Friday, December 9, 2022

How Ebonyi achieved 100% immunisation via text messaging: Official

Mrs Odoh said that the centre recorded the number of immunisations due to an advanced approach known as Fixed-Post and Outreach strategies.

• November 22, 2022
Polio immunisation vaccine
Children receiving immunisation used to illustrate the story

The introduction of automated text messaging has contributed to Ebonyi achieving 100 per cent immunisation coverage for children under 23 months of age, said Elizabeth Odoh, a senior health worker in the state.

Mrs Odoh, the Matron of the Maternal and Child Healthcare Centre (MCH), Azuiyokwu, Abakaliki, made this known in an interview in Abakaliki on Monday.

According to the 2021 Multiple Indicator Cluster Survey (MICS) and the National Immunisation Coverage Survey (NICS), released by the Nigeria Bureau of Statistics, NBS, and UNICEF, Ebonyi achieved 100 per cent immunisation coverage for children.

Mrs Odoh said: “The introduction of the automated text messaging has helped to make sure that no child is missed.

“Our number one strategy is educating the women on the importance of keeping their appointment and knowing the number of times a child is to be immunised.

“The automated text messaging helps to remind the women about their appointment date.

“Once they see the text message they will plan for the next immunisation.

“We also ensure that each baby fully immunised is given gifts like treated bed nets and micronutrient powder.”

She said through the messaging, the centre captures between 150 and 200 children for immunisation within a week in the state.

Mrs Odoh said that the centre recorded the number of immunisations due to an advanced approach known as Fixed-Post and Outreach strategies.

She also said that another strategy was the automated appointment reminder currently used to boost immunisation.

According to her, the fixed-post and outreach strategies are used on Mondays and Fridays of every week.

The matron, the most senior officer at the centre described immunisation as important and best medication for children against diseases.

“A well immunised child grows healthy and protected from infections.

She commended the state and local government immunisation officers for ensuring that vaccines are available.

Mrs Odoh said solar refrigerators have been stationed in all primary healthcare centres to preserve vaccines and make it available at all times.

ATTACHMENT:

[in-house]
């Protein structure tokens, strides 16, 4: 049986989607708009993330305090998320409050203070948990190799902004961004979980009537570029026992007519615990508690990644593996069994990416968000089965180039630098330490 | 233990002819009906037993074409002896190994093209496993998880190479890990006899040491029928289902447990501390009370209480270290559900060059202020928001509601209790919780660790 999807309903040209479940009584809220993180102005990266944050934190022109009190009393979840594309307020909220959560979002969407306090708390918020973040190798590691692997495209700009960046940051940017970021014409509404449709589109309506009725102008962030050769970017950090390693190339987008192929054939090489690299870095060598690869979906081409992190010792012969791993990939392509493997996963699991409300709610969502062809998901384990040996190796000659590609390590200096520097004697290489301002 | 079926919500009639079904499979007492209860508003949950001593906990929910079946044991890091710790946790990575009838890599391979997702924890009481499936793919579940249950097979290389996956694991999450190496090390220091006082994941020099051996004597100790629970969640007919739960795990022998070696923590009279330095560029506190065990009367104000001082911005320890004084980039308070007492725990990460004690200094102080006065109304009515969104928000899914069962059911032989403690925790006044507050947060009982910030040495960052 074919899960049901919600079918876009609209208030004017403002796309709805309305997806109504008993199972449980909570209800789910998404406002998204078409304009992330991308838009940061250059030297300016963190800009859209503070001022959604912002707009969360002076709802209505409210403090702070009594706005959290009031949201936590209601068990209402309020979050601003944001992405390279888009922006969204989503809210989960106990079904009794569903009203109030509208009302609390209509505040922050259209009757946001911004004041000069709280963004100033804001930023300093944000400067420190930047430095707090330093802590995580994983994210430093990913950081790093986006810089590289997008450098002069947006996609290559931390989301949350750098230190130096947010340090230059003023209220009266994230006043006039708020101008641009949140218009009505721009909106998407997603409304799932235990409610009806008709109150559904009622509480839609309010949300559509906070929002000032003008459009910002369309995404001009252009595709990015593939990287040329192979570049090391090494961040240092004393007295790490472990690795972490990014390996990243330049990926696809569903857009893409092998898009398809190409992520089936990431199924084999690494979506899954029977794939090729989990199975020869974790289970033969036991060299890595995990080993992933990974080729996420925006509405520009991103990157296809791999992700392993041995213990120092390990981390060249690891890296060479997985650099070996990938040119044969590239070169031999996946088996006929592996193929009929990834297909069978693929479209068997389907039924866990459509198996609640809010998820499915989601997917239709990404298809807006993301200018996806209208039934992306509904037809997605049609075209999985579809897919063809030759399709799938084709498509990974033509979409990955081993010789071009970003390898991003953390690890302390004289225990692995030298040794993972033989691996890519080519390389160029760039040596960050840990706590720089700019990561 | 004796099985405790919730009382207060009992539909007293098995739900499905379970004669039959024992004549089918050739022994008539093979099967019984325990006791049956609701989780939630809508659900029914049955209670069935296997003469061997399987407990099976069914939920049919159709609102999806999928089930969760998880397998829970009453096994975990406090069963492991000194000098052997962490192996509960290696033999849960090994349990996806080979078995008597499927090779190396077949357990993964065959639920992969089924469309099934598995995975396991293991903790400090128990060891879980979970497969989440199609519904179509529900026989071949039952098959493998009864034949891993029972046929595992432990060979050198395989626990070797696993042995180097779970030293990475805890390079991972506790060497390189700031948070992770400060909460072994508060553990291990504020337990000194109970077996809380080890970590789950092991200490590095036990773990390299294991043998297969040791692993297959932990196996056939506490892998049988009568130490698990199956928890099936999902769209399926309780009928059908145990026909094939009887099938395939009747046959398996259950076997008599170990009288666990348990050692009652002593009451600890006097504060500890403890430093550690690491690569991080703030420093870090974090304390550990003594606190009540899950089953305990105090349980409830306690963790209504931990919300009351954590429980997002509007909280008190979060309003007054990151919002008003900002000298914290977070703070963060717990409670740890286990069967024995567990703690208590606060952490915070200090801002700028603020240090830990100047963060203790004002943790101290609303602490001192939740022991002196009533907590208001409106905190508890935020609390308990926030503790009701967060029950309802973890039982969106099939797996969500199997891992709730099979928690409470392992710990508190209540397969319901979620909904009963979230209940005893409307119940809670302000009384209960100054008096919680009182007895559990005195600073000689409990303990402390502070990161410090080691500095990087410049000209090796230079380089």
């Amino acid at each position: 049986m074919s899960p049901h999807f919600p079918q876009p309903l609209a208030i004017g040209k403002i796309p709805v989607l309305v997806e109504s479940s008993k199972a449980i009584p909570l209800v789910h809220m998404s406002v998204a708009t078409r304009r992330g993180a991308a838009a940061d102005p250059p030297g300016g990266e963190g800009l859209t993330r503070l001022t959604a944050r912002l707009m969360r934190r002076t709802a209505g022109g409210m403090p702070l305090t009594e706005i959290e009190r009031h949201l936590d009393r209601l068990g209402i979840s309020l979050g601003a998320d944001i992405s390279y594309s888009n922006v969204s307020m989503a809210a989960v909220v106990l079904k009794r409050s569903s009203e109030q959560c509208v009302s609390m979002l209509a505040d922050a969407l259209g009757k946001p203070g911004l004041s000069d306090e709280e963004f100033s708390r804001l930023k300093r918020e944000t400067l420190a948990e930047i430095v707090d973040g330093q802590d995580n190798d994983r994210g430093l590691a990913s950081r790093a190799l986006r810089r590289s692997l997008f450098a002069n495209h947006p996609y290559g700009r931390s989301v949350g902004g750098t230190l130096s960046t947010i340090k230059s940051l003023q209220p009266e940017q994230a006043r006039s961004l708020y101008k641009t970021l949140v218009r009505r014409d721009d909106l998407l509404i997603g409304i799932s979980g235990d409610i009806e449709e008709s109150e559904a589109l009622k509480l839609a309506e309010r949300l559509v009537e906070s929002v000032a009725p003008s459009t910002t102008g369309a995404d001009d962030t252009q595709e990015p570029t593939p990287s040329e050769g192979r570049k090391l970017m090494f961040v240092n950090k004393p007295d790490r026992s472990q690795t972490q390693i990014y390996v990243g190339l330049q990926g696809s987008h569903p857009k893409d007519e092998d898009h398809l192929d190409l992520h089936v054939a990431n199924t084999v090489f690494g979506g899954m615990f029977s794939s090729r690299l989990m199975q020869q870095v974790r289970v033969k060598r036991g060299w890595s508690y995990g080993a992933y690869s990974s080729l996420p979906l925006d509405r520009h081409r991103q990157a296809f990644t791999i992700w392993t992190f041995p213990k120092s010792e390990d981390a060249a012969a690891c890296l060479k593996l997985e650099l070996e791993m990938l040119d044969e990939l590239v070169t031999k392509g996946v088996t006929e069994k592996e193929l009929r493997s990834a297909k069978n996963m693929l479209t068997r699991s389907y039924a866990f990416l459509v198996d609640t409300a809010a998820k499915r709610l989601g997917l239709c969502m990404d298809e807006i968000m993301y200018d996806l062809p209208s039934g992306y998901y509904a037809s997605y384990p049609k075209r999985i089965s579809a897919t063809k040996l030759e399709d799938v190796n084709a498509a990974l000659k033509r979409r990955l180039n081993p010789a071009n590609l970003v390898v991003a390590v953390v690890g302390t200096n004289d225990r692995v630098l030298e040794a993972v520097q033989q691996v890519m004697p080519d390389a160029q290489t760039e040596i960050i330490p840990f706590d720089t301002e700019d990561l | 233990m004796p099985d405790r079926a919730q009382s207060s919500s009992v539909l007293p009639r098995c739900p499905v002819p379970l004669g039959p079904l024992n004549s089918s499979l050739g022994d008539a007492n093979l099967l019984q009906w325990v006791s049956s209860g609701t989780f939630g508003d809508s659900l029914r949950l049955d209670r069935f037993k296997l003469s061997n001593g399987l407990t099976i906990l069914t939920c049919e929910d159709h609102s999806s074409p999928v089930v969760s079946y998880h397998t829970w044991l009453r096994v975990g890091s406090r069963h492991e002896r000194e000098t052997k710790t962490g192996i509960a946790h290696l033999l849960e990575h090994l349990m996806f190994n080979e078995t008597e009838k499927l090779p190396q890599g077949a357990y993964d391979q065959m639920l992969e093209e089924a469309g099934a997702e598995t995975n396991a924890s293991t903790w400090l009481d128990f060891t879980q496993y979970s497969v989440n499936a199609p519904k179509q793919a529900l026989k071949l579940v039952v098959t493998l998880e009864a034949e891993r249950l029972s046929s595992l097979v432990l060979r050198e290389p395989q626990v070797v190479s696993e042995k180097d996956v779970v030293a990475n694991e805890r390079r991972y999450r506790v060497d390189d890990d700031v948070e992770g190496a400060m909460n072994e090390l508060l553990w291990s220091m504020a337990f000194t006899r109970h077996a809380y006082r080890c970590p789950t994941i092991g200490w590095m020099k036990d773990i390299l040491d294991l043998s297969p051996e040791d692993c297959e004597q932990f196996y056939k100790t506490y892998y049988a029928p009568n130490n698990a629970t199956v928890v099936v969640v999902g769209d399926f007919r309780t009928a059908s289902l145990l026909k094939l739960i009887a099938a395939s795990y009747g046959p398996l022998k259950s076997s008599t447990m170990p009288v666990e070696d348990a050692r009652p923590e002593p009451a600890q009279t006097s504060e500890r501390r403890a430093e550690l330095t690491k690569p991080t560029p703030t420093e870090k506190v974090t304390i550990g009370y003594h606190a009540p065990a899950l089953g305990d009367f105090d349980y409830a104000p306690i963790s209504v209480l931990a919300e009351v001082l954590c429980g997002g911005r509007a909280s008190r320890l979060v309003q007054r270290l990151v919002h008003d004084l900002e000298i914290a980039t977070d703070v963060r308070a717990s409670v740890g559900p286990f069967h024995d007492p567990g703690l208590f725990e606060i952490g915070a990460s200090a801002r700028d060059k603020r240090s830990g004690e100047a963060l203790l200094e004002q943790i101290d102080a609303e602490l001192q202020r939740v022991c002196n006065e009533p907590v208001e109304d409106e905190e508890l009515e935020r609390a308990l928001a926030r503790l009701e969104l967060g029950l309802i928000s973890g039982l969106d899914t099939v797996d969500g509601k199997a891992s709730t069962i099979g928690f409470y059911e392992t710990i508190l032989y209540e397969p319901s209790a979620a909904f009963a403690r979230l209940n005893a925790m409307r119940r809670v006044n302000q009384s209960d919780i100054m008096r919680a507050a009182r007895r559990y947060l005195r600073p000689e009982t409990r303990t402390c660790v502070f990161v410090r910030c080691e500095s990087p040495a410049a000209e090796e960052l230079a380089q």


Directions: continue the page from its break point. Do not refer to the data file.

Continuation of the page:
The matron called for employment of immunisation attendance officers.

She also requested for more certified skilled birth attendance to enhance services at the centre.

“We have only four nurses who are all involved in immunisation, labour and delivery

“They are overworked, we need more hands,” Mrs Odoh added.

Also speaking, Patricia Adeze, a mother, said her baby boy would complete his immunisation by the first week of December.

“The immunisation procedure began from birth to 15 months.

“My son will be one-year and three months old by the first week of December,” she said.

She described the exercise as a success and thanked all the health officers for doing well.

In the NICS released by the NBS, Ebonyi is home to zero of those “zero-dose” kids, meaning that every child in Ebonyi benefits from the protection of at least some childhood immunisations.

On the other end of the spectrum, the NBS said Sokoto State, recorded the highest proportion of completely unvaccinated children, at 51 per cent.

Presenting Ebonyi with an award that recognised it as the ‘overall best state in routine immunisation’, Dr Faisal Shuaib, Executive Director of the National Primary Health Care Development Agency (NPHCDA), praised the state healthcare system’s good leadership, standards of accountability and collaboration with community leaders. VaccinesWork went to Ebonyi to find out what all that looked like in practice.

Responding, Dr Daniel Umezurike, State Commissioner of Health, credits Ebonyi’s willingness to invest in primary health care services, accountability and good coordination in routine immunisation with the achievement.

“We recognised that the hallmark of routine immunisation is the cold chain system and because we found only one cold room when we came on board in 2015, we procured and installed three additional working cold rooms in Abakaliki, the state capital,” says Dr Umezurike.


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